“I must have the house in this divorce…” she said. As I met with this sad, 40-Something client, discussing what was most important to her in her divorce case, she tearfully kept circling back to the marital home. “I have to have the house. After all, my kids grew up there and I poured my heart and soul into making that house our home!”
Sound familiar? For many people, the thought of selling the house is a huge sticking point in their divorces. The stark reality is, many people cannot afford to either buy the other spouse out of the marital residence or qualify for a new loan to replace the old mortgage. Often, there is little to no equity in the house.
But the house itself usually isn’t the hurdle – it’s not the actual loss you may be afraid of. The hurdle is usually the way you are thinking about the house, and the significance you are giving to the house.
The good news is, you can choose how you view the house, and reduce the pain by simply making a decision. Choosing to think differently about the house takes practice. The way we think about things is habitual. You’ll likely catch yourself in old patterns, as you implement a new way of viewing the situation.
You can decide to think of the marital home as the key to your future happiness and your kids’ future happiness…
OR…you can recognize that the key to happy memories is “doing life” with the people you love – regardless of location! Ask most kids what their happiest memories are, and 9 times out of 10, they’ll recount interactions with people they love and admire…not a structure or location.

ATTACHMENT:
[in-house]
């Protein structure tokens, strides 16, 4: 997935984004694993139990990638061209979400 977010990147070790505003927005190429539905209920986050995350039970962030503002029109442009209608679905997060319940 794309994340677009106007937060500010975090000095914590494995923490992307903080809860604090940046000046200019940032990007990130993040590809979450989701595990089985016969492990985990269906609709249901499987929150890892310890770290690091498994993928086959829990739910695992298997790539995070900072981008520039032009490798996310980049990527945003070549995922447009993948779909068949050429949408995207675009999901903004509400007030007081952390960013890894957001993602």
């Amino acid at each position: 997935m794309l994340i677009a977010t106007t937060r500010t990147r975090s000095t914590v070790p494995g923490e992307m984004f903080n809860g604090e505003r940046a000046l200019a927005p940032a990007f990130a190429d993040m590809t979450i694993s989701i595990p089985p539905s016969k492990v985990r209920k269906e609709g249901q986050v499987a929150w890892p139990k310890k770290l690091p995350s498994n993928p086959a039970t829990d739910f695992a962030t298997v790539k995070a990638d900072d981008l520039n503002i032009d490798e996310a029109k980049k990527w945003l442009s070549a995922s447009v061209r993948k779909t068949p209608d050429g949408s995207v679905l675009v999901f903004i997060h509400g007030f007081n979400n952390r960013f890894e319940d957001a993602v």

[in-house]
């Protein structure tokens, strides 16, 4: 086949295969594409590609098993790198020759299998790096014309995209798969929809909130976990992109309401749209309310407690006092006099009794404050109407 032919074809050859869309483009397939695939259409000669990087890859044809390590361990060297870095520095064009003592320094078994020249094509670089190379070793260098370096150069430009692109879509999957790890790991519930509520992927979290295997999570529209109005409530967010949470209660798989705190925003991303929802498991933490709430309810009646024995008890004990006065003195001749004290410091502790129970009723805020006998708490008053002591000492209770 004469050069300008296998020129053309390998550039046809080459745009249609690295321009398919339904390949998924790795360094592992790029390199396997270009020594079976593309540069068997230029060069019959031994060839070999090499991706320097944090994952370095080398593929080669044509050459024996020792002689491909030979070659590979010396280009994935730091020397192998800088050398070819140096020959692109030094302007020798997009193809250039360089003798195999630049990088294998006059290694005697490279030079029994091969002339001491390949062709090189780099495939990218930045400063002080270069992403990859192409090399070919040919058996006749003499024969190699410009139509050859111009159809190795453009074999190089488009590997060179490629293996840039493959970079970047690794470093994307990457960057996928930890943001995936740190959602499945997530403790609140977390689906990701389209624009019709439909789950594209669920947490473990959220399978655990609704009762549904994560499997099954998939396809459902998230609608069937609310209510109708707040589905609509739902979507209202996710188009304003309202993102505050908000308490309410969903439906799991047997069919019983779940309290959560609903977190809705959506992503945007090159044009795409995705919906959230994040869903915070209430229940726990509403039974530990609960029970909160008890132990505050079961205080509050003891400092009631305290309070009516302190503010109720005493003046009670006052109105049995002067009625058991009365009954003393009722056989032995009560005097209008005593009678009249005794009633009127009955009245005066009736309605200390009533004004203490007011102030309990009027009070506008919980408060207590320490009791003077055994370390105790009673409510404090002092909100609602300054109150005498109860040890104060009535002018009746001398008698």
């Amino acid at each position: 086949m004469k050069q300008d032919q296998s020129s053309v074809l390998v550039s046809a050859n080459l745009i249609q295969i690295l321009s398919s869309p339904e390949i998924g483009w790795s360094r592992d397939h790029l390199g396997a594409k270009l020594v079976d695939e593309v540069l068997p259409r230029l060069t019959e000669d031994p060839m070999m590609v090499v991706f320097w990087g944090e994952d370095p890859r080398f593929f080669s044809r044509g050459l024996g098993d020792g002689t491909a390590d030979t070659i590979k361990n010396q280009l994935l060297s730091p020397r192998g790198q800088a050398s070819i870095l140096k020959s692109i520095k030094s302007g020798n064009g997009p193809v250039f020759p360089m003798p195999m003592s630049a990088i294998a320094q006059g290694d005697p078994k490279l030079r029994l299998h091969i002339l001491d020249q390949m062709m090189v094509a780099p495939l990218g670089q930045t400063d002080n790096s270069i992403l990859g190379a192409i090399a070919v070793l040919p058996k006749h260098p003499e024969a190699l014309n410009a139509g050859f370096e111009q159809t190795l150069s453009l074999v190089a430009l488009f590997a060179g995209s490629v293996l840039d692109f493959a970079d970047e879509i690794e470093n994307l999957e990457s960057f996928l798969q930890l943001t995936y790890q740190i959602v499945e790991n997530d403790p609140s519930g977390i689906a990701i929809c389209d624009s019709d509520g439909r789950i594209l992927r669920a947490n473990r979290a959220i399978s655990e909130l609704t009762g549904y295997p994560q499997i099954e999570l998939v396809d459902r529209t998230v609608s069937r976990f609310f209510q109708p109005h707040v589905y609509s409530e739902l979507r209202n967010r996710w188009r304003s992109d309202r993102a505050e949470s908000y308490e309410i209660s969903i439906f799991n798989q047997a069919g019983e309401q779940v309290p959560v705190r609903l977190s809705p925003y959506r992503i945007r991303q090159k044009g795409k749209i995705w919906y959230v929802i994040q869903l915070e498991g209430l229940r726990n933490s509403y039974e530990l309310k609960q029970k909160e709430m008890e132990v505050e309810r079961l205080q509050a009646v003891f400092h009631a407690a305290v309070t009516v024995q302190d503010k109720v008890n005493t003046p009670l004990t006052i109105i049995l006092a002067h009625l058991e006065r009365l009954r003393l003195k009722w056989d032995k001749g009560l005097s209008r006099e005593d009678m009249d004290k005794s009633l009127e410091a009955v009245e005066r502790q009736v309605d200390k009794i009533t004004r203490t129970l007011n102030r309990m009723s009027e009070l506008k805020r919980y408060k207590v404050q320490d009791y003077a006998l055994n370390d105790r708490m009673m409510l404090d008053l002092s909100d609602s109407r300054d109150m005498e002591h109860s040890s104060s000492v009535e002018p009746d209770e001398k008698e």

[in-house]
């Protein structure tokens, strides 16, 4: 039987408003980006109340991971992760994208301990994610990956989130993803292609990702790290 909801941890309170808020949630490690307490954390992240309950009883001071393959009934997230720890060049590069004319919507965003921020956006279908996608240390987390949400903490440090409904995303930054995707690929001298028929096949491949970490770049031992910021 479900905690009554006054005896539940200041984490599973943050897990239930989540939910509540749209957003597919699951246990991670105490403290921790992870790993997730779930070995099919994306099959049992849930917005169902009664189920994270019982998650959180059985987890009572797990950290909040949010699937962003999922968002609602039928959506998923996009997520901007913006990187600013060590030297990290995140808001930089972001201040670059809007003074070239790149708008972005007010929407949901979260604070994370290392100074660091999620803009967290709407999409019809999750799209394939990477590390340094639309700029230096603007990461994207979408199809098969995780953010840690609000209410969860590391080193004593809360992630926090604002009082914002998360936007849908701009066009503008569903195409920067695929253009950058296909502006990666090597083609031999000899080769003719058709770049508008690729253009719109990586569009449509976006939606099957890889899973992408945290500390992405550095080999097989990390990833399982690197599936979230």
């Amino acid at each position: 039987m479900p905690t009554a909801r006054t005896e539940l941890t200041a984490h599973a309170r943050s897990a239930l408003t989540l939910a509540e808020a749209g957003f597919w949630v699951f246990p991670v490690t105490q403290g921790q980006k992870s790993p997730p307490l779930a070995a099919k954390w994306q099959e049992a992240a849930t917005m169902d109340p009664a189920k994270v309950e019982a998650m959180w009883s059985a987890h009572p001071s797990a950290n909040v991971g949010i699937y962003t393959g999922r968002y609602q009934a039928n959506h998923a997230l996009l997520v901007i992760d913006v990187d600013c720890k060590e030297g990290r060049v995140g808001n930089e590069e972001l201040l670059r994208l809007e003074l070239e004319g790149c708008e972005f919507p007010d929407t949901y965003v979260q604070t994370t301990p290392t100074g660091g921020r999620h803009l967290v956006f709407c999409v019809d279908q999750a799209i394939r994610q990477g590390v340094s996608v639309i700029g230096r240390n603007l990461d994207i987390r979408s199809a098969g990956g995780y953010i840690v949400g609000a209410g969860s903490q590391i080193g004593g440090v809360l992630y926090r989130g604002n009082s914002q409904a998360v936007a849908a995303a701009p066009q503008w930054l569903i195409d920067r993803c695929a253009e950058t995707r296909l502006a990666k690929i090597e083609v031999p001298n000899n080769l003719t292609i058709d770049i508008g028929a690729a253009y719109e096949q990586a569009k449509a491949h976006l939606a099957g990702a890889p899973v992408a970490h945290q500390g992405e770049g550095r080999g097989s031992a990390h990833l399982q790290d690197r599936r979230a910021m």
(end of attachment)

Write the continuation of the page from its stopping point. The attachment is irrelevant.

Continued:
What was the source of your happy memories before you moved into your marital home? I’ll bet it had nothing to do with a house! Your house is not your identity. A house is a foundation, a slab, a series of walls and a roof. A home is, as they say, where your heart is (and your kids seek your heart, more than anything).
My sad client, who indeed could not afford to keep the marital home, came to an important realization over the next few months of her divorce. She realized that neither her identity, nor her children’s happiness was tied to a box with a lid (the house). Instead, she decided to focus on creating a positive, fresh future which included creating a new, loving home for herself and her children. As she reframed her definition of “home”, my client’s spirits began to lift. A mind shift was underway, which allowed her to become excited about the future.
I’ve been divorced over a hundred times (what!?). Yes – I’m a divorce attorney and divorce mediator, remember? I’ve been privileged to walk through divorce with many wonderful people.
And one of the most significant truths I’ve learned over these years of living through hundreds of divorces, is that what you focus on directly affects how you feel. That’s why I love what Dr. Seuss had to say:
“Don’t cry because it’s over, smile because it happened.”
What if you applied that focus to your marital home? Instead of focusing on future memories you’ll be “missing” in that house, can you smile at all the happy memories you made in that house?
What if you reflect on the fun times you had purchasing the home and making it your own, with a sense of accomplishment, and let yourself smile about it?
And as you reflect on those things, try throwing up a prayer of thanks for those lovely memories, those great accomplishments. While you’re at it, give thanks in advance for all the great memories to come as you create a new home for yourself and your family.
Notice how you feel as you redirect your focus…as you practice the mind shift techniques, you’ll empower yourself to move forward. Here’s to you, my friend…and what lies ahead.
My best for your bright future,
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